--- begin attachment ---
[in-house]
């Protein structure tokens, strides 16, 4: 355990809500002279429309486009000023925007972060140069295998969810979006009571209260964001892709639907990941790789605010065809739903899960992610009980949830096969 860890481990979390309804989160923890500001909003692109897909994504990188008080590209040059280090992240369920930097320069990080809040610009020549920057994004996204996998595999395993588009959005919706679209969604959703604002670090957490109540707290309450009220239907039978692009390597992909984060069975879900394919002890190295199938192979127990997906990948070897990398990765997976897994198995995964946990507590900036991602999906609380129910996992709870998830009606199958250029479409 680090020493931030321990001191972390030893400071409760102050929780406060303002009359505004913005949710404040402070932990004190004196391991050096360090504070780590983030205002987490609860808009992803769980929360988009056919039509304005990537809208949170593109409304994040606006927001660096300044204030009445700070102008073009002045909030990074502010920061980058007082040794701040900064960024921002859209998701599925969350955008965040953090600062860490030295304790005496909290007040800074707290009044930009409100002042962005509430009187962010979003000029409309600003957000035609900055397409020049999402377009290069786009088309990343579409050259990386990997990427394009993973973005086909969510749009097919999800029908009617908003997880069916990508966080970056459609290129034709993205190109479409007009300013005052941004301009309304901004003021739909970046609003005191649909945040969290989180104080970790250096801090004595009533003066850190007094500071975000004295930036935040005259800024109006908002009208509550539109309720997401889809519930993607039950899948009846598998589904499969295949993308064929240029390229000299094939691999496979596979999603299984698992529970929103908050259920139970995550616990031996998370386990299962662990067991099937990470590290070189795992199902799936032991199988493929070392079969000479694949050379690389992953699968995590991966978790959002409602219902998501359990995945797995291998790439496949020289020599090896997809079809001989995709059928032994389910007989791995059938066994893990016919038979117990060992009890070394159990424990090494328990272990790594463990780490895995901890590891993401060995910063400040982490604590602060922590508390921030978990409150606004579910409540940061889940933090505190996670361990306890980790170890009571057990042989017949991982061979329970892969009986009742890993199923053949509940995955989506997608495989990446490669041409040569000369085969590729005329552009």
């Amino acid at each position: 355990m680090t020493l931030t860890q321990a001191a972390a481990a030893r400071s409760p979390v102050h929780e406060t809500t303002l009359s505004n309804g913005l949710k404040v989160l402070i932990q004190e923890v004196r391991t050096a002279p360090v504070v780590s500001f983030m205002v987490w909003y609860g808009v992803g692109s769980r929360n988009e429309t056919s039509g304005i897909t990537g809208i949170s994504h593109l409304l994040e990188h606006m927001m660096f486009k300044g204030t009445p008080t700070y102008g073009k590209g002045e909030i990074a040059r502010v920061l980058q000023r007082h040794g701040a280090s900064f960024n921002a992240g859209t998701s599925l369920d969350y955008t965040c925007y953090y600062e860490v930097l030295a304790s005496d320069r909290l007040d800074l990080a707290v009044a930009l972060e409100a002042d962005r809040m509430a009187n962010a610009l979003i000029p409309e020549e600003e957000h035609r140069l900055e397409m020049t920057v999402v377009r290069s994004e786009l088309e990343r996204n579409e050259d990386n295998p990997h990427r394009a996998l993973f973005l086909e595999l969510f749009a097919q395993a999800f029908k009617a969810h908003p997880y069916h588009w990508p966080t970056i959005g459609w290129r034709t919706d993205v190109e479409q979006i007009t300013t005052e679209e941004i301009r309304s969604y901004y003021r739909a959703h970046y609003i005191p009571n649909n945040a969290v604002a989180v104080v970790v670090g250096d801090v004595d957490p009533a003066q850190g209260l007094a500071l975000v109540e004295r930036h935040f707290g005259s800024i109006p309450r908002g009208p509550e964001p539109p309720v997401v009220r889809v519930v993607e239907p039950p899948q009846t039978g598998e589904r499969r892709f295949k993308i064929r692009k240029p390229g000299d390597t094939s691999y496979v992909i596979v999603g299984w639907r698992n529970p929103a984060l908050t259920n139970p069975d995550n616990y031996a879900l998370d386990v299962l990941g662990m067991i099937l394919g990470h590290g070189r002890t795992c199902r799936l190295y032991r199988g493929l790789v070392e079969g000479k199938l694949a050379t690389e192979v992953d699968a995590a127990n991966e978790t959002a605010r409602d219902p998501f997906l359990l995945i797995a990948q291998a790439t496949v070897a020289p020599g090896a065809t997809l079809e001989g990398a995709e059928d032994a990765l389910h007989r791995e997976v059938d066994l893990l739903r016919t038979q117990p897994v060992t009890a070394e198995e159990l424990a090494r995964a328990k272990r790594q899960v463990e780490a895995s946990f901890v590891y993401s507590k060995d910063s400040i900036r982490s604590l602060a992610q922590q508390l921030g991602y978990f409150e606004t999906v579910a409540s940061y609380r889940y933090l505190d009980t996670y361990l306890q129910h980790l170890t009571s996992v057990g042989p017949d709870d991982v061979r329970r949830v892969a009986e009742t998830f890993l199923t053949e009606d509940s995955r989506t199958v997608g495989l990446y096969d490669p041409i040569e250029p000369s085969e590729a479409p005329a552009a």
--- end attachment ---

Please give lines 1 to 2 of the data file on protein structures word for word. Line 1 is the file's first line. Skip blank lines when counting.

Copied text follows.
[in-house]
């Protein structure tokens, strides 16, 4: 355990809500002279429309486009000023925007972060140069295998969810979006009571209260964001892709639907990941790789605010065809739903899960992610009980949830096969 860890481990979390309804989160923890500001909003692109897909994504990188008080590209040059280090992240369920930097320069990080809040610009020549920057994004996204996998595999395993588009959005919706679209969604959703604002670090957490109540707290309450009220239907039978692009390597992909984060069975879900394919002890190295199938192979127990997906990948070897990398990765997976897994198995995964946990507590900036991602999906609380129910996992709870998830009606199958250029479409 680090020493931030321990001191972390030893400071409760102050929780406060303002009359505004913005949710404040402070932990004190004196391991050096360090504070780590983030205002987490609860808009992803769980929360988009056919039509304005990537809208949170593109409304994040606006927001660096300044204030009445700070102008073009002045909030990074502010920061980058007082040794701040900064960024921002859209998701599925969350955008965040953090600062860490030295304790005496909290007040800074707290009044930009409100002042962005509430009187962010979003000029409309600003957000035609900055397409020049999402377009290069786009088309990343579409050259990386990997990427394009993973973005086909969510749009097919999800029908009617908003997880069916990508966080970056459609290129034709993205190109479409007009300013005052941004301009309304901004003021739909970046609003005191649909945040969290989180104080970790250096801090004595009533003066850190007094500071975000004295930036935040005259800024109006908002009208509550539109309720997401889809519930993607039950899948009846598998589904499969295949993308064929240029390229000299094939691999496979596979999603299984698992529970929103908050259920139970995550616990031996998370386990299962662990067991099937990470590290070189795992199902799936032991199988493929070392079969000479694949050379690389992953699968995590991966978790959002409602219902998501359990995945797995291998790439496949020289020599090896997809079809001989995709059928032994389910007989791995059938066994893990016919038979117990060992009890070394159990424990090494328990272990790594463990780490895995901890590891993401060995910063400040982490604590602060922590508390921030978990409150606004579910409540940061889940933090505190996670361990306890980790170890009571057990042989017949991982061979329970892969009986009742890993199923053949509940995955989506997608495989990446490669041409040569000369085969590729005329552009």